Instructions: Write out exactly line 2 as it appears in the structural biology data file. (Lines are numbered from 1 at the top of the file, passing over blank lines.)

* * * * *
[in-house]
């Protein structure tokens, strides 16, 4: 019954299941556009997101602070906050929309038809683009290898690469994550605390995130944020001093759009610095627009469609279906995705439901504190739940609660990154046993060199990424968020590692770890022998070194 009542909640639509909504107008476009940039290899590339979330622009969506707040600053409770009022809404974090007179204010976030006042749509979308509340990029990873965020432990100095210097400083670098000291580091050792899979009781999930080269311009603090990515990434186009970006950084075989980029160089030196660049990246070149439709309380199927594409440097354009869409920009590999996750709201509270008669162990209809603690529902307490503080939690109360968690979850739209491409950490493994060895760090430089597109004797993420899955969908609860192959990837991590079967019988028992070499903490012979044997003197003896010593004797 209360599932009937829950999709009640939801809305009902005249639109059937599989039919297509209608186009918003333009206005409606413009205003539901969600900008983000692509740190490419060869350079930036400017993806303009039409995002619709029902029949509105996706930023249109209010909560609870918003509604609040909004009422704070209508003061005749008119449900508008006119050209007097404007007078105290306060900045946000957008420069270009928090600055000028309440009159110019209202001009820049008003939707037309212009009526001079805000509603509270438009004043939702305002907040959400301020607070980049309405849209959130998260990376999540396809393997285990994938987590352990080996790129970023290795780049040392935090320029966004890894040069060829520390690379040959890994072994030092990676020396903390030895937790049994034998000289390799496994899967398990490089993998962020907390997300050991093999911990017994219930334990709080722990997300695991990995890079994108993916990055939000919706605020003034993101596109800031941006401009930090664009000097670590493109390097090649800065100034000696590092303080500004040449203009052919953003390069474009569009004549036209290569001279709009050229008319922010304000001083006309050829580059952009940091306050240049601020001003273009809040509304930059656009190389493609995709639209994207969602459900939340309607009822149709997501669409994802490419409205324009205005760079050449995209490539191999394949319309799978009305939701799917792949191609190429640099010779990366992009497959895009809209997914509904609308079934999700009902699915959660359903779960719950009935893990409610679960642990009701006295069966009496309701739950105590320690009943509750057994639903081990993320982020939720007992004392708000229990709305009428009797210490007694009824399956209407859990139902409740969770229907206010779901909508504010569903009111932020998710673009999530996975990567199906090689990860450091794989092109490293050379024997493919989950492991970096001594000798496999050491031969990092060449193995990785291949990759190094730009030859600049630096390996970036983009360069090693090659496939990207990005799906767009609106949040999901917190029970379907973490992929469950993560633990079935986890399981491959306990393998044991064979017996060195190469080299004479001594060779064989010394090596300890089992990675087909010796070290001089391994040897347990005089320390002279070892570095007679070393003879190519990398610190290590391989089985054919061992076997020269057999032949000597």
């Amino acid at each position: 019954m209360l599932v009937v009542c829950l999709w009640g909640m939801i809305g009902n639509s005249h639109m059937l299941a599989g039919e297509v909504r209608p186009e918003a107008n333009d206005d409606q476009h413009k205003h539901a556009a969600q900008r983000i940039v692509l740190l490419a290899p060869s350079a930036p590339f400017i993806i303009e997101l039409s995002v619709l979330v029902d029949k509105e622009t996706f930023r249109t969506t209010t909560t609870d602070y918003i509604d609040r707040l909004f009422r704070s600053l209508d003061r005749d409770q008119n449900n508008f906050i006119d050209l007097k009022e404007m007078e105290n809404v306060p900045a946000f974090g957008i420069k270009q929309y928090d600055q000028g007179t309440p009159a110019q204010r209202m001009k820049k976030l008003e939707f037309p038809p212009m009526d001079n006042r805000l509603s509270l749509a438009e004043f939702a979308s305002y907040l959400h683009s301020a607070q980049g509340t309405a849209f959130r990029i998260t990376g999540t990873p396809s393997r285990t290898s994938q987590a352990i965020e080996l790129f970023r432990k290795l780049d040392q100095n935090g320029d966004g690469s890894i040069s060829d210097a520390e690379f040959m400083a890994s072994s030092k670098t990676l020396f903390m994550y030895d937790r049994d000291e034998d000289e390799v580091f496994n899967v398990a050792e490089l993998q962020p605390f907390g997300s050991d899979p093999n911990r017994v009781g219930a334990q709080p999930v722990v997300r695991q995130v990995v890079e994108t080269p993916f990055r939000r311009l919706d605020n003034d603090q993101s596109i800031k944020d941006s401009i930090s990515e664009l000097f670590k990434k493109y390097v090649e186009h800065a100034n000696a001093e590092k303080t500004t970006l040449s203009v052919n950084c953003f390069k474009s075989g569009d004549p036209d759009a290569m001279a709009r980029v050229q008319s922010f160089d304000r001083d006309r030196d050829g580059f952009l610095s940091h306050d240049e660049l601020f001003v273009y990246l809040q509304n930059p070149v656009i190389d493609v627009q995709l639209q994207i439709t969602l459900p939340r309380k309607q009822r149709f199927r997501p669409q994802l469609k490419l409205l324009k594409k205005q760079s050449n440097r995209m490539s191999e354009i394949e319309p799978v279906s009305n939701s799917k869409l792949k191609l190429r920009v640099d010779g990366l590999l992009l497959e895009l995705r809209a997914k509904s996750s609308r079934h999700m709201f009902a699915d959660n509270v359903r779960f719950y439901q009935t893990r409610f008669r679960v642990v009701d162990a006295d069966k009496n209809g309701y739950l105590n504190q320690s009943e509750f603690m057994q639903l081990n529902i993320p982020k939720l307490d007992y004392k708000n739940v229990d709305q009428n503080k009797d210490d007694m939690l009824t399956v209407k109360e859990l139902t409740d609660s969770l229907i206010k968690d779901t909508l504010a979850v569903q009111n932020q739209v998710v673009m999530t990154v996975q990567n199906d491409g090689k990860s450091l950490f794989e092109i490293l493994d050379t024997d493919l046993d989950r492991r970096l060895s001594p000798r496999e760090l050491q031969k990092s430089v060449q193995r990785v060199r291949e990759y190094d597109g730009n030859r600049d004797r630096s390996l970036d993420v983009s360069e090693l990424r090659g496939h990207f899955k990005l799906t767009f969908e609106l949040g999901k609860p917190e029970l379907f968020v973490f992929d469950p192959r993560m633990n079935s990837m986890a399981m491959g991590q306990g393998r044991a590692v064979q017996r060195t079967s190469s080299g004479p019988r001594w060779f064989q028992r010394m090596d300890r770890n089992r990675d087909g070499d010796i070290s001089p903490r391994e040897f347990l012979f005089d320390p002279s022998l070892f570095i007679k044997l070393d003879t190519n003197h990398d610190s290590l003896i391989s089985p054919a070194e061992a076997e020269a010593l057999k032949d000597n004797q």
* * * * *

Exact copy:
């Protein structure tokens, strides 16, 4: 019954299941556009997101602070906050929309038809683009290898690469994550605390995130944020001093759009610095627009469609279906995705439901504190739940609660990154046993060199990424968020590692770890022998070194 009542909640639509909504107008476009940039290899590339979330622009969506707040600053409770009022809404974090007179204010976030006042749509979308509340990029990873965020432990100095210097400083670098000291580091050792899979009781999930080269311009603090990515990434186009970006950084075989980029160089030196660049990246070149439709309380199927594409440097354009869409920009590999996750709201509270008669162990209809603690529902307490503080939690109360968690979850739209491409950490493994060895760090430089597109004797993420899955969908609860192959990837991590079967019988028992070499903490012979044997003197003896010593004797 209360599932009937829950999709009640939801809305009902005249639109059937599989039919297509209608186009918003333009206005409606413009205003539901969600900008983000692509740190490419060869350079930036400017993806303009039409995002619709029902029949509105996706930023249109209010909560609870918003509604609040909004009422704070209508003061005749008119449900508008006119050209007097404007007078105290306060900045946000957008420069270009928090600055000028309440009159110019209202001009820049008003939707037309212009009526001079805000509603509270438009004043939702305002907040959400301020607070980049309405849209959130998260990376999540396809393997285990994938987590352990080996790129970023290795780049040392935090320029966004890894040069060829520390690379040959890994072994030092990676020396903390030895937790049994034998000289390799496994899967398990490089993998962020907390997300050991093999911990017994219930334990709080722990997300695991990995890079994108993916990055939000919706605020003034993101596109800031941006401009930090664009000097670590493109390097090649800065100034000696590092303080500004040449203009052919953003390069474009569009004549036209290569001279709009050229008319922010304000001083006309050829580059952009940091306050240049601020001003273009809040509304930059656009190389493609995709639209994207969602459900939340309607009822149709997501669409994802490419409205324009205005760079050449995209490539191999394949319309799978009305939701799917792949191609190429640099010779990366992009497959895009809209997914509904609308079934999700009902699915959660359903779960719950009935893990409610679960642990009701006295069966009496309701739950105590320690009943509750057994639903081990993320982020939720007992004392708000229990709305009428009797210490007694009824399956209407859990139902409740969770229907206010779901909508504010569903009111932020998710673009999530996975990567199906090689990860450091794989092109490293050379024997493919989950492991970096001594000798496999050491031969990092060449193995990785291949990759190094730009030859600049630096390996970036983009360069090693090659496939990207990005799906767009609106949040999901917190029970379907973490992929469950993560633990079935986890399981491959306990393998044991064979017996060195190469080299004479001594060779064989010394090596300890089992990675087909010796070290001089391994040897347990005089320390002279070892570095007679070393003879190519990398610190290590391989089985054919061992076997020269057999032949000597």